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CFIB President meets Manitoba Finance Minister to encourage province to block CPP hike
Winnipeg, June 16, 2016 – The Canadian Federation of Independent Business (CFIB) has collected more than 50,000 petitions from small business owners opposed to Canada Pension Plan (CPP)/Quebec Pension Plan (QPP) premium hikes being debated at next week’s finance ministers’ meeting in Vancouver. A further 40,000 petitions have been collected in opposition to the Ontario Retirement Pension Plan (ORPP).
CFIB president Dan Kelly will meet today with Manitoba’s Finance Minister, the Honourable Cameron Friesen, to share entrepreneurs’ concerns about potential CPP expansion and urge the Manitoba government to reject CPP expansion and, instead, move forward with Pooled Registered Pension Plan (PRPP) legislation.
This week, CFIB sent the petitions, along with letters to finance ministers in every province, urging them to reject CPP/QPP expansion. CFIB hand-delivered 2,200 petitions from Manitoba members to Finance Minister Friesen. In order to move forward, the payroll tax increase requires the support of at least two thirds of the provinces, representing at least two thirds of the population.
“The proposed CPP hike is a bad idea on almost every level,” said CFIB president Dan Kelly, who has met personally with the finance minister or premier in all ten provinces in recent months to lobby against CPP/QPP expansion. “Workers prefer other options. Business owners don’t want it. It doesn’t help seniors and it hurts young people and those with lower incomes. Who is this policy for?”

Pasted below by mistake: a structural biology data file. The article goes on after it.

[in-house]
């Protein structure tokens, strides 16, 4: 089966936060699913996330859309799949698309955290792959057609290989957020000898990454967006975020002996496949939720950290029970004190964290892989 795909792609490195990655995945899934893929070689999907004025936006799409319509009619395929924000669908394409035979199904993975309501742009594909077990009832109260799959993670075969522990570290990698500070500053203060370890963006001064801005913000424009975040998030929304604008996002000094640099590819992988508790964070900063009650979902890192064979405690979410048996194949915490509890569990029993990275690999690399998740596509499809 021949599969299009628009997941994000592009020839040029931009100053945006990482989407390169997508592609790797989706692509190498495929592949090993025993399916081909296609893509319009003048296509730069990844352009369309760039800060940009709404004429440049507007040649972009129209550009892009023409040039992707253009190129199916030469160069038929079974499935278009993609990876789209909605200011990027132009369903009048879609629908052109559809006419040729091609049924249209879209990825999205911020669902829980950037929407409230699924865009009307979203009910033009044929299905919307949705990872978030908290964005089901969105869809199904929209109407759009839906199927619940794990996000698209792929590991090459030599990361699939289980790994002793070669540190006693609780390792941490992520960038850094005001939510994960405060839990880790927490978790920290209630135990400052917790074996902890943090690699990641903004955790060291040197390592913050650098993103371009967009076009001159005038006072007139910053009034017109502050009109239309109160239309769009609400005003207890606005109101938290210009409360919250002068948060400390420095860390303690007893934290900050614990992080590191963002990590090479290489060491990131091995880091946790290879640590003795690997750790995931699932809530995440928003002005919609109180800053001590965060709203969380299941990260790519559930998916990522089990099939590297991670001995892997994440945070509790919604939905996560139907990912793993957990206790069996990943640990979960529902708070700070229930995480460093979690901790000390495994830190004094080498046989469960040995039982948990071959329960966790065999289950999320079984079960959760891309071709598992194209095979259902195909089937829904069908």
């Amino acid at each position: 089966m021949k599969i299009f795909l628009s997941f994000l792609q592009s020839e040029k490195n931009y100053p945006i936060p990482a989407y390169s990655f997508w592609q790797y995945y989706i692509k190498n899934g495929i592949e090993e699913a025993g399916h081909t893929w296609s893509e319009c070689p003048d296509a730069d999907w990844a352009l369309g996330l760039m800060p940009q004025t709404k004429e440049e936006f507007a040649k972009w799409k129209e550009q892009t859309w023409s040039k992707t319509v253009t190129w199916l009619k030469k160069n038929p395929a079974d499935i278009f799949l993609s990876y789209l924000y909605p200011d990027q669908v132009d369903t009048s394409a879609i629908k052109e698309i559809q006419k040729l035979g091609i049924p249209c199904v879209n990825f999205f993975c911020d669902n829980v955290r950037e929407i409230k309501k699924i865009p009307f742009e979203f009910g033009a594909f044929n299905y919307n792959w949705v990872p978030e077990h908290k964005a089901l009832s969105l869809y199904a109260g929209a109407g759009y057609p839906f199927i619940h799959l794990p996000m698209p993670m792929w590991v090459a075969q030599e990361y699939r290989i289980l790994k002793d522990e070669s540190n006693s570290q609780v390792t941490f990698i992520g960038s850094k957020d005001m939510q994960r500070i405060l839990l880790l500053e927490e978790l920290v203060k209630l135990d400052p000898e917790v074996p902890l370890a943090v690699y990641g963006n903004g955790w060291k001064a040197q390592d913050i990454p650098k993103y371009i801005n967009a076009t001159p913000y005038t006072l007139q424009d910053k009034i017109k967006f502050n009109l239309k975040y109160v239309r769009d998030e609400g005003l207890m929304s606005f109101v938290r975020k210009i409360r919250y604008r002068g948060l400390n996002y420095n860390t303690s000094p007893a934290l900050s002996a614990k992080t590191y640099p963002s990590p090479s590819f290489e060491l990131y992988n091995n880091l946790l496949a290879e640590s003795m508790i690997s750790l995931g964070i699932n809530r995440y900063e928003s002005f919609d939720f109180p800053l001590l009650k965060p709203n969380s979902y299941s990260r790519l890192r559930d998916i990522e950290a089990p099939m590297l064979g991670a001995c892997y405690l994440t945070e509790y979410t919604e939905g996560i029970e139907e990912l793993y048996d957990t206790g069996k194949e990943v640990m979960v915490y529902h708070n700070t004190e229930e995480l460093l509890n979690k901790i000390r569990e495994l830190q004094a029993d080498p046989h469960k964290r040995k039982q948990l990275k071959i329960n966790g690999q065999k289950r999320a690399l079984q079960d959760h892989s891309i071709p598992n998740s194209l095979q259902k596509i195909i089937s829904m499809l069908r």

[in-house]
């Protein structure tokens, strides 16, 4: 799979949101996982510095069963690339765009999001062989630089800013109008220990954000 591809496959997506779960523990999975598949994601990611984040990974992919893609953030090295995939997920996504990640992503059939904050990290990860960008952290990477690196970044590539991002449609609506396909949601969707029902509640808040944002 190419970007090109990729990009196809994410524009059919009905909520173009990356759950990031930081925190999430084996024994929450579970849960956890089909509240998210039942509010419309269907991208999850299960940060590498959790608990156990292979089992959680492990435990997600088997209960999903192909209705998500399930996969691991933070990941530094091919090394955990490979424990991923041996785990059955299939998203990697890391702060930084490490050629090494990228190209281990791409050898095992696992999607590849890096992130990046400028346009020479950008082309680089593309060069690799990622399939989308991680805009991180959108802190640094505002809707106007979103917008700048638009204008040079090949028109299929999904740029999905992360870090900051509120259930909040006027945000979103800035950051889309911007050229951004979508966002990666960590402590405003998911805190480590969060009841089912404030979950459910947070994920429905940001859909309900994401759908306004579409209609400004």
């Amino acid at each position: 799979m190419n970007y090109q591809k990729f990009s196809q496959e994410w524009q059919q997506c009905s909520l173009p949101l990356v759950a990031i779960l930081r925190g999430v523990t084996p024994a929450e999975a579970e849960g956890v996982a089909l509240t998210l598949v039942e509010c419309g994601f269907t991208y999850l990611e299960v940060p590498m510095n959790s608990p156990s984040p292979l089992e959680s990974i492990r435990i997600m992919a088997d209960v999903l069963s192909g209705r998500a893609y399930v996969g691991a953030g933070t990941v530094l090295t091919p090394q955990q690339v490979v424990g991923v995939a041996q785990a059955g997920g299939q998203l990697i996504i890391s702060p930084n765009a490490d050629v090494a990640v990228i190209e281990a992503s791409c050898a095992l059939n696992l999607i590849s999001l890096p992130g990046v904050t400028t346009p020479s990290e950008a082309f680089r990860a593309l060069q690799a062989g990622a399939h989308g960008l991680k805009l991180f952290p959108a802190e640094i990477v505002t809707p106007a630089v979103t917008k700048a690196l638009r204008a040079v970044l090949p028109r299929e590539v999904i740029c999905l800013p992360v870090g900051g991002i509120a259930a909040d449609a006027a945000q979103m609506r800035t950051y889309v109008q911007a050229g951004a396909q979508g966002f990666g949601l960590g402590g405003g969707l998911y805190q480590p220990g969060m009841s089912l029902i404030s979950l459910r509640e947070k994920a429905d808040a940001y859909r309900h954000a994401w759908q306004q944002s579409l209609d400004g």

CFIB has been conducting a public awareness campaign on pension expansion at RetirementReality.ca. CFIB’s online petition, a part of the awareness campaign, has garnered nearly 18,000 signatures from Canadians.
Seventy-nine per cent of Manitoba small business owners (71% nationally) oppose a mandatory premium hike, according to CFIB’s latest survey. Fewer than one-in-five Canadians chose CPP as the best vehicle for their savings.
If imposed, 34 per cent of employed Canadians say a mandatory CPP/QPP increase would reduce their ability to spend on essential goods and services. Two-thirds of business owners say it would increase pressure to freeze or cut salaries, and 35 per cent say it would force them to lay off employees.
“For average workers, the CPP/QPP issue boils down to one question: with 60 per cent of Canadians telling us that they can’t afford to save more, how will it help them to have governments take even more money out of their pockets today?” added Kelly.
“We encourage governments to pursue other options, such as creating better voluntary options (e.g. Pooled Registered Pension Plans (PRPPs), voluntary CPP/QPP) or incentives to help Canadians save for their own retirement. Governments should also consider that the best way to help people save is to reduce government spending and taxes, allowing Canadians to contribute more of their own money towards their retirement.”
To arrange an interview with Dan Kelly, please contact Ryan Mallough at 416-222-8022, 647-464-2814 or [email protected].
To arrange an interview with Marilyn Braun-Pollon, Vice-President Prairie and Agri-business at (204) 982-0817, 1 888 234-2232 or email [email protected]. You can follow Marilyn on Twitter @cfibMB.
CFIB is Canada’s largest association of small- and medium-sized businesses with 109,000 members (4,800 in Manitoba) across every sector and region.